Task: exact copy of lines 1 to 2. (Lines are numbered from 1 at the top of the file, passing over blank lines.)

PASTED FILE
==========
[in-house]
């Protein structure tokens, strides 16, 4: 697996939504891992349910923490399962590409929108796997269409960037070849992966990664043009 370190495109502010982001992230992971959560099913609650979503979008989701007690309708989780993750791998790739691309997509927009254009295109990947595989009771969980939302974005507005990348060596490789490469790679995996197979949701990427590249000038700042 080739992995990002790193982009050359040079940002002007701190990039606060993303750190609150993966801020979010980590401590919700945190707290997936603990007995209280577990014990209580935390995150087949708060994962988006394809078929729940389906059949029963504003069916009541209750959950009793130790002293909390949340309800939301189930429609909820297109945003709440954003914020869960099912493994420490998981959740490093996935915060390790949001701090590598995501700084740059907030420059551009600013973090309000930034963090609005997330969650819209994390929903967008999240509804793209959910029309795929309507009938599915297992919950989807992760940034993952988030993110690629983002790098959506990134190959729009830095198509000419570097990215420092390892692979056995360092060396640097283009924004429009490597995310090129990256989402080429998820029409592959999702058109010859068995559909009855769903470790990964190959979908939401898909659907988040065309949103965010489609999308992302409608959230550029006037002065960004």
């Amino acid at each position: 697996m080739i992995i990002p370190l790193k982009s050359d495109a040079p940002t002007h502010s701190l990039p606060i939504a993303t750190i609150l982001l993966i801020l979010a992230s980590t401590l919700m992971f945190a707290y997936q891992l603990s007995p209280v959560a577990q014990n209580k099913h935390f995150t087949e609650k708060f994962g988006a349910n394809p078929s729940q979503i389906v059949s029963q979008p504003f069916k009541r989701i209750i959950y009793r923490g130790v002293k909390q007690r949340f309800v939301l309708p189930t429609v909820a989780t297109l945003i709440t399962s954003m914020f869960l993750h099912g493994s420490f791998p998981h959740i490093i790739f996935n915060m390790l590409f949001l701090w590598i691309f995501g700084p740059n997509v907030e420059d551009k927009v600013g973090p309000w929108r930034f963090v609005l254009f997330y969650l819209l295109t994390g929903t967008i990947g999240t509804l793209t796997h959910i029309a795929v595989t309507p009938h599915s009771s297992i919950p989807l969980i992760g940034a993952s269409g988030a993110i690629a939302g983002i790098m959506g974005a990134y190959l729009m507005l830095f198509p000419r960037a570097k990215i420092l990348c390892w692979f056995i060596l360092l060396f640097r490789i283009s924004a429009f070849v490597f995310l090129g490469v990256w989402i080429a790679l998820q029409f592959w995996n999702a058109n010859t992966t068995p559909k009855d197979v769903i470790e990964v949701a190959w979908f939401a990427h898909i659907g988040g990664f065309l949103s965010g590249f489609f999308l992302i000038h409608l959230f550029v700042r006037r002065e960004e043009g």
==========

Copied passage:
[in-house]
């Protein structure tokens, strides 16, 4: 697996939504891992349910923490399962590409929108796997269409960037070849992966990664043009 370190495109502010982001992230992971959560099913609650979503979008989701007690309708989780993750791998790739691309997509927009254009295109990947595989009771969980939302974005507005990348060596490789490469790679995996197979949701990427590249000038700042 080739992995990002790193982009050359040079940002002007701190990039606060993303750190609150993966801020979010980590401590919700945190707290997936603990007995209280577990014990209580935390995150087949708060994962988006394809078929729940389906059949029963504003069916009541209750959950009793130790002293909390949340309800939301189930429609909820297109945003709440954003914020869960099912493994420490998981959740490093996935915060390790949001701090590598995501700084740059907030420059551009600013973090309000930034963090609005997330969650819209994390929903967008999240509804793209959910029309795929309507009938599915297992919950989807992760940034993952988030993110690629983002790098959506990134190959729009830095198509000419570097990215420092390892692979056995360092060396640097283009924004429009490597995310090129990256989402080429998820029409592959999702058109010859068995559909009855769903470790990964190959979908939401898909659907988040065309949103965010489609999308992302409608959230550029006037002065960004």